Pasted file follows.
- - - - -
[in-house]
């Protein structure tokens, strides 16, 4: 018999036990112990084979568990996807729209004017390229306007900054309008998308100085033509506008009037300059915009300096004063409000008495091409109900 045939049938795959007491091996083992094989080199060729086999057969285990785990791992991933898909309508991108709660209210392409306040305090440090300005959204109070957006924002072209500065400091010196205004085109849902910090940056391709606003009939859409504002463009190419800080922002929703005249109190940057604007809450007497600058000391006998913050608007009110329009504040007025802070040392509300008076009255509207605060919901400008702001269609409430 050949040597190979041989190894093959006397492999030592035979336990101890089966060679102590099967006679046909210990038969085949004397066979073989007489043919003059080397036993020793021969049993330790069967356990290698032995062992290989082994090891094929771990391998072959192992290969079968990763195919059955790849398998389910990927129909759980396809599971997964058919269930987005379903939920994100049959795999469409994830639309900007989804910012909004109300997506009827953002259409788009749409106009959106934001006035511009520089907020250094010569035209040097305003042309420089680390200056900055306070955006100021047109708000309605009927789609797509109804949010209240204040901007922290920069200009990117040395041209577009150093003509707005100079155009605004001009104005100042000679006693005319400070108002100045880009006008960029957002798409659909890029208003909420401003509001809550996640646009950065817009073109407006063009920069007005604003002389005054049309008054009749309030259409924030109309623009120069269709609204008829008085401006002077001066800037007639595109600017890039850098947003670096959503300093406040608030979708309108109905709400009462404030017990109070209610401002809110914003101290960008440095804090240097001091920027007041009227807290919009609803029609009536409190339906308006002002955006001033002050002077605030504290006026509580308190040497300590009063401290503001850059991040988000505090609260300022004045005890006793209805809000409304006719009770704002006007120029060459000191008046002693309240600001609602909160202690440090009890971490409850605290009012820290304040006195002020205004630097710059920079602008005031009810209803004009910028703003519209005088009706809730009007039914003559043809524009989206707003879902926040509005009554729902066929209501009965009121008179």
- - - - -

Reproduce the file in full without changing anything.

[in-house]
């Protein structure tokens, strides 16, 4: 018999036990112990084979568990996807729209004017390229306007900054309008998308100085033509506008009037300059915009300096004063409000008495091409109900 045939049938795959007491091996083992094989080199060729086999057969285990785990791992991933898909309508991108709660209210392409306040305090440090300005959204109070957006924002072209500065400091010196205004085109849902910090940056391709606003009939859409504002463009190419800080922002929703005249109190940057604007809450007497600058000391006998913050608007009110329009504040007025802070040392509300008076009255509207605060919901400008702001269609409430 050949040597190979041989190894093959006397492999030592035979336990101890089966060679102590099967006679046909210990038969085949004397066979073989007489043919003059080397036993020793021969049993330790069967356990290698032995062992290989082994090891094929771990391998072959192992290969079968990763195919059955790849398998389910990927129909759980396809599971997964058919269930987005379903939920994100049959795999469409994830639309900007989804910012909004109300997506009827953002259409788009749409106009959106934001006035511009520089907020250094010569035209040097305003042309420089680390200056900055306070955006100021047109708000309605009927789609797509109804949010209240204040901007922290920069200009990117040395041209577009150093003509707005100079155009605004001009104005100042000679006693005319400070108002100045880009006008960029957002798409659909890029208003909420401003509001809550996640646009950065817009073109407006063009920069007005604003002389005054049309008054009749309030259409924030109309623009120069269709609204008829008085401006002077001066800037007639595109600017890039850098947003670096959503300093406040608030979708309108109905709400009462404030017990109070209610401002809110914003101290960008440095804090240097001091920027007041009227807290919009609803029609009536409190339906308006002002955006001033002050002077605030504290006026509580308190040497300590009063401290503001850059991040988000505090609260300022004045005890006793209805809000409304006719009770704002006007120029060459000191008046002693309240600001609602909160202690440090009890971490409850605290009012820290304040006195002020205004630097710059920079602008005031009810209803004009910028703003519209005088009706809730009007039914003559043809524009989206707003879902926040509005009554729902066929209501009965009121008179």